And, to quote the fia on this accident, the incident had the potential to cause death or serious injury, something along those lines. But motorsport is about being safe and pushing man and machine to the limit. Last year, 2 drivers/riders died from serious injury due to crashes. Grosjean has been involved in seven first corner crashes. He should start thinking about others. And no, a penalty would not be given out for a safety car period, and many more of your ideas. And this crash took out two championship contenders, so their confidence would be shattered.

And we would not see the equivalent racing standard of 80 year olds to the first corner.

So, this ban is fair.

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First of all, I think that the Ferrari’s pace was possibly the second or third best this weekend and probably better than RBR’s as if Alonso hadn’t been taken out he could of got an easy second. Secondly, I do think that Grosjeans ban was fair.

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Finally, one person has commonsense.

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Well, maldonado’s jump was an accident, he said. Will Buxton on SPEED reported that maldonado claimed that his hand slipped off the clutch and he took off. Steve Manchett and David Hobbs came to the conclusion however, that he was actually not jumping the start, because the lights went out just before he shot out of his grid spot. Maldo has been driving wrecklessly, just look at how he was all up in Lewis’ grille in valencia and made him spin out right at the end. he pushes too hard too fast and too quickly. hes the one that should be suspended. RroGro I think doesnt deserve a full race suspension, but he does deserve a sizeable grid penalty. He simply misjudged the room he was leaving Lewis, and mabye it was partly even Lewis’ fault for pushing for space that wasnt there. yes, if Grosjean’s car was a meter closer to Fernando, he might have done some serious bodily harm, but i think the sad inescapable part is the fact that Kobayashi was taken out of contention for a podium with that pile up. Sad :(

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Maybe my english is not that good, let us try again.

Motorsport is not about safety. Engineers do not add bits to the car to make them safer. They add bits to make them faster. The FIA set minimum standards reguarding safety. Two drivers did die last year due to the nature of the sport which confirms that motorsports are dangerous.

Now lets look at the broken rule.

“The stewards regard this incident as an extremely serious breach of the regulations, which had the potential to cause injury to others.”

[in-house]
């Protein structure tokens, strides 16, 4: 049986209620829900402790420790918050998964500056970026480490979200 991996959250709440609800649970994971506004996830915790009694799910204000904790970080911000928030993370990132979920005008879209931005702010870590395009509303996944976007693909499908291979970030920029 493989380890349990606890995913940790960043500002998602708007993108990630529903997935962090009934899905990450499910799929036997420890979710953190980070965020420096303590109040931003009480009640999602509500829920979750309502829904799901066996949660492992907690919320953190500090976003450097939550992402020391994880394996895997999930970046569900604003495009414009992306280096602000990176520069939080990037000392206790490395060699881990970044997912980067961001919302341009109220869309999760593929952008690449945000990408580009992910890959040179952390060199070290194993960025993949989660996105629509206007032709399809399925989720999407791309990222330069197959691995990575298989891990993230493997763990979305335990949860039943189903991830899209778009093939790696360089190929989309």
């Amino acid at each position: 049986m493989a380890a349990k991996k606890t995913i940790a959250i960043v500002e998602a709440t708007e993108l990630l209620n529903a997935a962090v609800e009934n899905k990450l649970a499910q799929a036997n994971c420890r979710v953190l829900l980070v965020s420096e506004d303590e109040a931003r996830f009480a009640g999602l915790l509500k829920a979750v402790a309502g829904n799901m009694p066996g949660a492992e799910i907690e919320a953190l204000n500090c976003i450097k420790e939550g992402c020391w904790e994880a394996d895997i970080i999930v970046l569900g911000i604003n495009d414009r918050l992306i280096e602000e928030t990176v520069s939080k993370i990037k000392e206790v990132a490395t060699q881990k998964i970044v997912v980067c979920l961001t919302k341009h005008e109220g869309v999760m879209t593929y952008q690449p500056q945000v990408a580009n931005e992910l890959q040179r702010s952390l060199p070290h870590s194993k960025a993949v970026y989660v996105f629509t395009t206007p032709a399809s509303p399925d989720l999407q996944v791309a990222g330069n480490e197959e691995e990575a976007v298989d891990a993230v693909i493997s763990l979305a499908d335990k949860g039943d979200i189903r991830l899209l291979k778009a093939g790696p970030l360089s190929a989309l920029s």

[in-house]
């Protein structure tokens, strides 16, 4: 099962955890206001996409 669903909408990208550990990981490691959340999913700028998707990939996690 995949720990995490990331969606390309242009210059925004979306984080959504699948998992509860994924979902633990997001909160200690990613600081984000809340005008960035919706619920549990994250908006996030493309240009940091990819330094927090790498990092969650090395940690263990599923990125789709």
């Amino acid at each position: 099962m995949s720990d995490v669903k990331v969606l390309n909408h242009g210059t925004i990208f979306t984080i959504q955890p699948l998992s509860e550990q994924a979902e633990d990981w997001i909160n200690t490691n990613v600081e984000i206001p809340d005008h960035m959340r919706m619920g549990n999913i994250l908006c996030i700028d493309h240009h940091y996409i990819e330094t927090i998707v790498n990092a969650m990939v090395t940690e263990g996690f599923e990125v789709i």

What does that mean. It means every incident is breaking the rule. The piece of car that came off Rubens car which Massa drove into causing Massa to lose lots of his talent. Webber crashing into the back of Hekki a few years back who was defending his position causing Webbers car to flip into the sign almost landing on his head. Anytime a driver loses a front wing could cause the car to flip at speed and kill or injure that driver or others. Any debris on the track could cause a pucture resulting in a car spinning off the track potentially seriously injuring a driver or killing him. Every accident has the potential to kill or injure a driver. You can not say that a five car pile up is more serious that a seven car pile up even if no cars leave the ground on the seven car pile up. Even a lone driver who loses control and hits a wall has the potential to injure or kill himself and spectators as we have seen many years ago in Melbourne when an official was killed by a tire that came off a car. Do we give that driver a penalty?

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Lastly just like to add

Grosjean was involved with 7 accidents but he did not cause 7 accidents. If he did he would not be driving. Lotus would have replaced him long ago for constantly destroying their cars.

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Grosjean deserved the ban more because of an accumilation of stupidity than that one incident. I think Ferrari have a point when they say drivers in the lower formula’s need to be taught to respect the rules and other drivers more. That said I think what has caused any aspect of ‘should they have’ about this is the inconsistancy between being firm (at long last) with young Grosjean but seemingly letting Maldonado get away with the most outragious breaches of driver dehaviour upto and including using his car as a weapon on the track. The FIA need to get their house in order and sort this. If you raise a puppy kicking it one day and patting it the next you wind up with one very confused hound and it looks the same can be said for F1 drivers.